Improper Interpretation of the Necessary and Proper Clause
McCulloch v. Maryland and the Necessary and Proper Clause
Federal courts and school teachers generally refer to the Necessary and Proper Clause as the “Sweeping Clause,” or the “Elastic Clause.” The federal courts have interpreted the Necessary and Proper Clause as a largely independent grant of “implied” federal power granting Congress virtually unlimited legislative authority. It cannot be said that this is a modern misinterpretation, as with the Commerce Clause and various other significant parts of the Constitution. This misinterpretation dates back at least as far as Chief Justice John Marshall and the controversy over the rechartering of the Bank of the United States in the landmark case, McCulloch v. Maryland.
For a masterful and concise discussion of McCulloch v. Maryland, click here.
In short, Chief Justice Marshall’s opinion in McCulloch v. Maryland stated the Constitution was ratified by the American people in the aggregate, rather than by an agreement between the states (with the states representing the people of each state), and that the Constitution delegated certain Enumerated Powers, but also granted Implied Powers. As such, according to Marshall, creating a central bank was a legitimate and constitutional exercise of federal power.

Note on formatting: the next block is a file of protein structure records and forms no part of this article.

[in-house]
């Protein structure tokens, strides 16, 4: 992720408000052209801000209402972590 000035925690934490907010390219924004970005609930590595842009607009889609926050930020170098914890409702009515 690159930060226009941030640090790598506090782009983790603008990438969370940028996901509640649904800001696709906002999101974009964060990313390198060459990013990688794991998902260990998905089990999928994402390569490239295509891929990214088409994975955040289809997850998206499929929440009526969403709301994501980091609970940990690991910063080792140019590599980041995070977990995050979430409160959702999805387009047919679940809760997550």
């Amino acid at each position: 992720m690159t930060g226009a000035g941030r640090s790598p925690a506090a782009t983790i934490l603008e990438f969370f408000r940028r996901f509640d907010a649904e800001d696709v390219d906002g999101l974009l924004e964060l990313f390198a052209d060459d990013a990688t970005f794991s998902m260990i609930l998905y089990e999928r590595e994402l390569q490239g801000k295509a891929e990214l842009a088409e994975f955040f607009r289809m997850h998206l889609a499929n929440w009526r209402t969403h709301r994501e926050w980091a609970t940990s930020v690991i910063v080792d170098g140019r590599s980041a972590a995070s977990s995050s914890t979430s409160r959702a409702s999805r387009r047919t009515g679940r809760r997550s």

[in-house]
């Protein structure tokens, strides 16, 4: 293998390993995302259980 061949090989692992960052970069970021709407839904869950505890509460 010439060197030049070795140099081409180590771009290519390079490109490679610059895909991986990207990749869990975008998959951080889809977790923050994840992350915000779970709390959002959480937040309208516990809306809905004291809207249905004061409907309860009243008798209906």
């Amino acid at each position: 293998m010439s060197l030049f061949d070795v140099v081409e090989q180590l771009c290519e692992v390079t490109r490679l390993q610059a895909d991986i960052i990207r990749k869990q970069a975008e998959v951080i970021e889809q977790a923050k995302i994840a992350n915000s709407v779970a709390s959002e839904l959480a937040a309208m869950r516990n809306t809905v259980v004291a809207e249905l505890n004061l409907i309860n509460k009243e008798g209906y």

Necessary and Proper Clause Assurances in the Virginia State Ratifying Convention
Chief Justice Marshall’s decision in McCulloch v. Maryland was so blatantly inconsistent with the iron logic of the Constitution and Bill of Rights, and the reassurances provided to the Anti-Federalists in the state ratifying conventions, that Marshall’s decision plainly illustrates the partisan and political nature of the federal courts.
John Marshall was a delegate in the Virginia state ratifying convention in 1788. Marshall sat in silence as Governor Edmund Randolph and George Nicholas told the Anti-Federalists, and those skeptical of the Constitution, what they wanted to hear. Randolph and Nicholas articulated the Compact Theory of the Union to the delegates of the state ratifying convention and reiterated that Congress would only have those powers expressly delegated in the Constitution. In other words, Randolph and Nicholas asserted Virginia would be ratifying a partnership agreement with twelve other partners to create an agent with delegated, enumerated powers. In addition, Randolph and Nicholas asserted the federal government could only exercise those powers expressly delegated in Article 1, Section 8.
Why didn’t John Marshall speak up during the convention if Randolph and Nicholas were incorrect in their understanding of the Union and the scope of the Necessary and Proper Clause? Because Marshall knew Virginia would never ratify the Constitution under the nationalist terms Marshall wanted to impose. Instead, John Marshall sat silent and waited until he was Chief Justice of the Supreme Court to foist his views upon the Union. These views held by Marshall were wholly inconsistent with America’s history up to that time, and with the assurances made in the several state ratifying conventions.
Improper Interpretation – Necessary and Proper Clause Trumps Tenth Amendment?